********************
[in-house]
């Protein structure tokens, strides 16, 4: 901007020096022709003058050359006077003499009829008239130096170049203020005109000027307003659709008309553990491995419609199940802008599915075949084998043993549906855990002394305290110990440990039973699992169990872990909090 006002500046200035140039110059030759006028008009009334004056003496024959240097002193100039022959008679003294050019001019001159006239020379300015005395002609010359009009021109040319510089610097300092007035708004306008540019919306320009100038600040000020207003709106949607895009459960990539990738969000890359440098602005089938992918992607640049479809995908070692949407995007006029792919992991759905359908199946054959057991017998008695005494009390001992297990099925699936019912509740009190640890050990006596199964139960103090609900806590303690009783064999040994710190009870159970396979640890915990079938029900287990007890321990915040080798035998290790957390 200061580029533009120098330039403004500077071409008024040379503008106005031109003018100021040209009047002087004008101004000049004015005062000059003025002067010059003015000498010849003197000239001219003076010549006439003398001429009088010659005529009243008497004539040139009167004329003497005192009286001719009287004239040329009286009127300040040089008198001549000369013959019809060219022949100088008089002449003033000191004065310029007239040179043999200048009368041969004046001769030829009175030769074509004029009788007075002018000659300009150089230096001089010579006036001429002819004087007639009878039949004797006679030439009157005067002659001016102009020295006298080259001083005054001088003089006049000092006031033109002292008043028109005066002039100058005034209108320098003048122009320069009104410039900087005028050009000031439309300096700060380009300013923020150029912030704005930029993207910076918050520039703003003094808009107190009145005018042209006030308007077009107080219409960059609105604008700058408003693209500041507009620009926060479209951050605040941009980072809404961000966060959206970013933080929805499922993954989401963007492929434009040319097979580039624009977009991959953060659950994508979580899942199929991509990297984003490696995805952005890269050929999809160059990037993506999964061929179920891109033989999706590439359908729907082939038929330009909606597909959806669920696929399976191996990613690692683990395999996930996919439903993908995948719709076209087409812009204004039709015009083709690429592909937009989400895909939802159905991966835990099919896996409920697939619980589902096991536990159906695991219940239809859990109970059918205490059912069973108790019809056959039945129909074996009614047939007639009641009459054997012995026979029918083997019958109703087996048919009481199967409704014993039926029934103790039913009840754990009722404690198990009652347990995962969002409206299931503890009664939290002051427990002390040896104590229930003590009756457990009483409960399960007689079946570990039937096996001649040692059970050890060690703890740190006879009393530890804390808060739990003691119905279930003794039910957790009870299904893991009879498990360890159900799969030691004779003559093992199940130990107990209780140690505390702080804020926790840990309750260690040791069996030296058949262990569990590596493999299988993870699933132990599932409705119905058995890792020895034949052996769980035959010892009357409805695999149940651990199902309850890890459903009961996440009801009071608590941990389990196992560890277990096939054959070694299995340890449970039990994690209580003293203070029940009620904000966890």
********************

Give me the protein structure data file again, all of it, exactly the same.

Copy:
[in-house]
């Protein structure tokens, strides 16, 4: 901007020096022709003058050359006077003499009829008239130096170049203020005109000027307003659709008309553990491995419609199940802008599915075949084998043993549906855990002394305290110990440990039973699992169990872990909090 006002500046200035140039110059030759006028008009009334004056003496024959240097002193100039022959008679003294050019001019001159006239020379300015005395002609010359009009021109040319510089610097300092007035708004306008540019919306320009100038600040000020207003709106949607895009459960990539990738969000890359440098602005089938992918992607640049479809995908070692949407995007006029792919992991759905359908199946054959057991017998008695005494009390001992297990099925699936019912509740009190640890050990006596199964139960103090609900806590303690009783064999040994710190009870159970396979640890915990079938029900287990007890321990915040080798035998290790957390 200061580029533009120098330039403004500077071409008024040379503008106005031109003018100021040209009047002087004008101004000049004015005062000059003025002067010059003015000498010849003197000239001219003076010549006439003398001429009088010659005529009243008497004539040139009167004329003497005192009286001719009287004239040329009286009127300040040089008198001549000369013959019809060219022949100088008089002449003033000191004065310029007239040179043999200048009368041969004046001769030829009175030769074509004029009788007075002018000659300009150089230096001089010579006036001429002819004087007639009878039949004797006679030439009157005067002659001016102009020295006298080259001083005054001088003089006049000092006031033109002292008043028109005066002039100058005034209108320098003048122009320069009104410039900087005028050009000031439309300096700060380009300013923020150029912030704005930029993207910076918050520039703003003094808009107190009145005018042209006030308007077009107080219409960059609105604008700058408003693209500041507009620009926060479209951050605040941009980072809404961000966060959206970013933080929805499922993954989401963007492929434009040319097979580039624009977009991959953060659950994508979580899942199929991509990297984003490696995805952005890269050929999809160059990037993506999964061929179920891109033989999706590439359908729907082939038929330009909606597909959806669920696929399976191996990613690692683990395999996930996919439903993908995948719709076209087409812009204004039709015009083709690429592909937009989400895909939802159905991966835990099919896996409920697939619980589902096991536990159906695991219940239809859990109970059918205490059912069973108790019809056959039945129909074996009614047939007639009641009459054997012995026979029918083997019958109703087996048919009481199967409704014993039926029934103790039913009840754990009722404690198990009652347990995962969002409206299931503890009664939290002051427990002390040896104590229930003590009756457990009483409960399960007689079946570990039937096996001649040692059970050890060690703890740190006879009393530890804390808060739990003691119905279930003794039910957790009870299904893991009879498990360890159900799969030691004779003559093992199940130990107990209780140690505390702080804020926790840990309750260690040791069996030296058949262990569990590596493999299988993870699933132990599932409705119905058995890792020895034949052996769980035959010892009357409805695999149940651990199902309850890890459903009961996440009801009071608590941990389990196992560890277990096939054959070694299995340890449970039990994690209580003293203070029940009620904000966890």